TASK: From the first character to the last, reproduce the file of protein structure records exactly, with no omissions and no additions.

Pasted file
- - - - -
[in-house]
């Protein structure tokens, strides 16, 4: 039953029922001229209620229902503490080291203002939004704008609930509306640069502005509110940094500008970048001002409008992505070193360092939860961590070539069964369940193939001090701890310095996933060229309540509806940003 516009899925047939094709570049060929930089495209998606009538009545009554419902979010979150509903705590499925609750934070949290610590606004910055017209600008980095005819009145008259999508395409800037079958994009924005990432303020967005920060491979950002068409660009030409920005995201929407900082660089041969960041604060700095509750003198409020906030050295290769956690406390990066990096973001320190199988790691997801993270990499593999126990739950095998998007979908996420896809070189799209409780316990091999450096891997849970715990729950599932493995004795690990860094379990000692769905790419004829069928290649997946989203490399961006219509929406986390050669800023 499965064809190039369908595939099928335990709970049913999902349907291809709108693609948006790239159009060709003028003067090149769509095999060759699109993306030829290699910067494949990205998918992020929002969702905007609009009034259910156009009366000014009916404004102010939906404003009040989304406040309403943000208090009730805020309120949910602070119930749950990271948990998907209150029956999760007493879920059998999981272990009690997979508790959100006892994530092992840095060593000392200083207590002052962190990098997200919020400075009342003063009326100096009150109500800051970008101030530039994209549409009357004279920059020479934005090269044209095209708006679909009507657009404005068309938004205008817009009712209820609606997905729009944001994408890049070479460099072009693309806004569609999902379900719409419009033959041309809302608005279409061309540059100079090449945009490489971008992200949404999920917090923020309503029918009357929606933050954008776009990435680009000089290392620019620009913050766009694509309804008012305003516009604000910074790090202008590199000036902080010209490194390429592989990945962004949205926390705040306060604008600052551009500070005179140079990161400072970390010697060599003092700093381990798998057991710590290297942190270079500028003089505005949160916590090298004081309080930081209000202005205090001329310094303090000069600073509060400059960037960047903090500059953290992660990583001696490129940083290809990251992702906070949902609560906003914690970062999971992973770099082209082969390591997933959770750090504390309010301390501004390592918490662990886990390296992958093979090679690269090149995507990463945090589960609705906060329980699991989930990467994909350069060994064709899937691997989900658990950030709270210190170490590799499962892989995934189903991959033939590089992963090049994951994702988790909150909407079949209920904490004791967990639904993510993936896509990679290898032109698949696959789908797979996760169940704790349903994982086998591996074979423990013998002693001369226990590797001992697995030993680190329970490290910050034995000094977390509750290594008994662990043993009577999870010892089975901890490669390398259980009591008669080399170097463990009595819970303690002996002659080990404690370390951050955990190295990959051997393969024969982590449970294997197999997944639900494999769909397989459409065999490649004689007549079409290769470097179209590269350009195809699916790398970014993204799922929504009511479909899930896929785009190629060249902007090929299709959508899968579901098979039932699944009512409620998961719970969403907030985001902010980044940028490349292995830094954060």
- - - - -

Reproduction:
[in-house]
């Protein structure tokens, strides 16, 4: 039953029922001229209620229902503490080291203002939004704008609930509306640069502005509110940094500008970048001002409008992505070193360092939860961590070539069964369940193939001090701890310095996933060229309540509806940003 516009899925047939094709570049060929930089495209998606009538009545009554419902979010979150509903705590499925609750934070949290610590606004910055017209600008980095005819009145008259999508395409800037079958994009924005990432303020967005920060491979950002068409660009030409920005995201929407900082660089041969960041604060700095509750003198409020906030050295290769956690406390990066990096973001320190199988790691997801993270990499593999126990739950095998998007979908996420896809070189799209409780316990091999450096891997849970715990729950599932493995004795690990860094379990000692769905790419004829069928290649997946989203490399961006219509929406986390050669800023 499965064809190039369908595939099928335990709970049913999902349907291809709108693609948006790239159009060709003028003067090149769509095999060759699109993306030829290699910067494949990205998918992020929002969702905007609009009034259910156009009366000014009916404004102010939906404003009040989304406040309403943000208090009730805020309120949910602070119930749950990271948990998907209150029956999760007493879920059998999981272990009690997979508790959100006892994530092992840095060593000392200083207590002052962190990098997200919020400075009342003063009326100096009150109500800051970008101030530039994209549409009357004279920059020479934005090269044209095209708006679909009507657009404005068309938004205008817009009712209820609606997905729009944001994408890049070479460099072009693309806004569609999902379900719409419009033959041309809302608005279409061309540059100079090449945009490489971008992200949404999920917090923020309503029918009357929606933050954008776009990435680009000089290392620019620009913050766009694509309804008012305003516009604000910074790090202008590199000036902080010209490194390429592989990945962004949205926390705040306060604008600052551009500070005179140079990161400072970390010697060599003092700093381990798998057991710590290297942190270079500028003089505005949160916590090298004081309080930081209000202005205090001329310094303090000069600073509060400059960037960047903090500059953290992660990583001696490129940083290809990251992702906070949902609560906003914690970062999971992973770099082209082969390591997933959770750090504390309010301390501004390592918490662990886990390296992958093979090679690269090149995507990463945090589960609705906060329980699991989930990467994909350069060994064709899937691997989900658990950030709270210190170490590799499962892989995934189903991959033939590089992963090049994951994702988790909150909407079949209920904490004791967990639904993510993936896509990679290898032109698949696959789908797979996760169940704790349903994982086998591996074979423990013998002693001369226990590797001992697995030993680190329970490290910050034995000094977390509750290594008994662990043993009577999870010892089975901890490669390398259980009591008669080399170097463990009595819970303690002996002659080990404690370390951050955990190295990959051997393969024969982590449970294997197999997944639900494999769909397989459409065999490649004689007549079409290769470097179209590269350009195809699916790398970014993204799922929504009511479909899930896929785009190629060249902007090929299709959508899968579901098979039932699944009512409620998961719970969403907030985001902010980044940028490349292995830094954060």